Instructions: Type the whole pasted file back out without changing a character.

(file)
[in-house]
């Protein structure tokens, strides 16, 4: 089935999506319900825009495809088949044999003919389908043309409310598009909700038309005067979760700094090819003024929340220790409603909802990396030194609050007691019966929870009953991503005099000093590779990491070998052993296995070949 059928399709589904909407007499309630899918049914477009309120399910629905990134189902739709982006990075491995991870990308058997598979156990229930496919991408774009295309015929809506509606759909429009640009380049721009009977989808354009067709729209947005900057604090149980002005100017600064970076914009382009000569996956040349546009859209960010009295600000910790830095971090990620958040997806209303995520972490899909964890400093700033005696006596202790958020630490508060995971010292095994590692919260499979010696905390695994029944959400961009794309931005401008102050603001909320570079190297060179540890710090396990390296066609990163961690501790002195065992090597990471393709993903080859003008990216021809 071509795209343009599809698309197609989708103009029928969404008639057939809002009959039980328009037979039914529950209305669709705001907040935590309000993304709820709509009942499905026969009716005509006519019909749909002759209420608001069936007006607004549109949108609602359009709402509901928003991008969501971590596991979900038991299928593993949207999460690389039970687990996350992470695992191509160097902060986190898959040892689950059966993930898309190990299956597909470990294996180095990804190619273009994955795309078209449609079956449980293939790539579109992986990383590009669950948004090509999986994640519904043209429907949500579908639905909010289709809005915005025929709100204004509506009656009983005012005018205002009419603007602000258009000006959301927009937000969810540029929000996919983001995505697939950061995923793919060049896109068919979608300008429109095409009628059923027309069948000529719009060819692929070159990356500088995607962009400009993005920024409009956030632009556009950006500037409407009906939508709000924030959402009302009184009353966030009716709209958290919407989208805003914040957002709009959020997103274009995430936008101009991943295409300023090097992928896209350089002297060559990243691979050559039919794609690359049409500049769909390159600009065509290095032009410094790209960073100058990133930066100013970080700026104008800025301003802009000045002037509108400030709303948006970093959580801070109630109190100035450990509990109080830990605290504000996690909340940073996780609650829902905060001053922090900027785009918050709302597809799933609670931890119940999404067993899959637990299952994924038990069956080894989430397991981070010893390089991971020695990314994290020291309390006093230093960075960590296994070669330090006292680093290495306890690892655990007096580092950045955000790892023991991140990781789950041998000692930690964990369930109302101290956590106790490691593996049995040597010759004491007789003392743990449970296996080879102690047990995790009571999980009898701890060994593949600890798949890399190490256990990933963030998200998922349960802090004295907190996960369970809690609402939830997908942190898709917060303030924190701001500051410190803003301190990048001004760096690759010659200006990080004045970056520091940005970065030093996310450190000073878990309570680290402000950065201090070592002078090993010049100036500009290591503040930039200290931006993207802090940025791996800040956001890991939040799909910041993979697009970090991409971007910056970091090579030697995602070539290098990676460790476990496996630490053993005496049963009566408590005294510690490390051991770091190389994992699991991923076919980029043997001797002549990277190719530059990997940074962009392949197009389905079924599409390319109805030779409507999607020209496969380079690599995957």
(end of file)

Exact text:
[in-house]
């Protein structure tokens, strides 16, 4: 089935999506319900825009495809088949044999003919389908043309409310598009909700038309005067979760700094090819003024929340220790409603909802990396030194609050007691019966929870009953991503005099000093590779990491070998052993296995070949 059928399709589904909407007499309630899918049914477009309120399910629905990134189902739709982006990075491995991870990308058997598979156990229930496919991408774009295309015929809506509606759909429009640009380049721009009977989808354009067709729209947005900057604090149980002005100017600064970076914009382009000569996956040349546009859209960010009295600000910790830095971090990620958040997806209303995520972490899909964890400093700033005696006596202790958020630490508060995971010292095994590692919260499979010696905390695994029944959400961009794309931005401008102050603001909320570079190297060179540890710090396990390296066609990163961690501790002195065992090597990471393709993903080859003008990216021809 071509795209343009599809698309197609989708103009029928969404008639057939809002009959039980328009037979039914529950209305669709705001907040935590309000993304709820709509009942499905026969009716005509006519019909749909002759209420608001069936007006607004549109949108609602359009709402509901928003991008969501971590596991979900038991299928593993949207999460690389039970687990996350992470695992191509160097902060986190898959040892689950059966993930898309190990299956597909470990294996180095990804190619273009994955795309078209449609079956449980293939790539579109992986990383590009669950948004090509999986994640519904043209429907949500579908639905909010289709809005915005025929709100204004509506009656009983005012005018205002009419603007602000258009000006959301927009937000969810540029929000996919983001995505697939950061995923793919060049896109068919979608300008429109095409009628059923027309069948000529719009060819692929070159990356500088995607962009400009993005920024409009956030632009556009950006500037409407009906939508709000924030959402009302009184009353966030009716709209958290919407989208805003914040957002709009959020997103274009995430936008101009991943295409300023090097992928896209350089002297060559990243691979050559039919794609690359049409500049769909390159600009065509290095032009410094790209960073100058990133930066100013970080700026104008800025301003802009000045002037509108400030709303948006970093959580801070109630109190100035450990509990109080830990605290504000996690909340940073996780609650829902905060001053922090900027785009918050709302597809799933609670931890119940999404067993899959637990299952994924038990069956080894989430397991981070010893390089991971020695990314994290020291309390006093230093960075960590296994070669330090006292680093290495306890690892655990007096580092950045955000790892023991991140990781789950041998000692930690964990369930109302101290956590106790490691593996049995040597010759004491007789003392743990449970296996080879102690047990995790009571999980009898701890060994593949600890798949890399190490256990990933963030998200998922349960802090004295907190996960369970809690609402939830997908942190898709917060303030924190701001500051410190803003301190990048001004760096690759010659200006990080004045970056520091940005970065030093996310450190000073878990309570680290402000950065201090070592002078090993010049100036500009290591503040930039200290931006993207802090940025791996800040956001890991939040799909910041993979697009970090991409971007910056970091090579030697995602070539290098990676460790476990496996630490053993005496049963009566408590005294510690490390051991770091190389994992699991991923076919980029043997001797002549990277190719530059990997940074962009392949197009389905079924599409390319109805030779409507999607020209496969380079690599995957």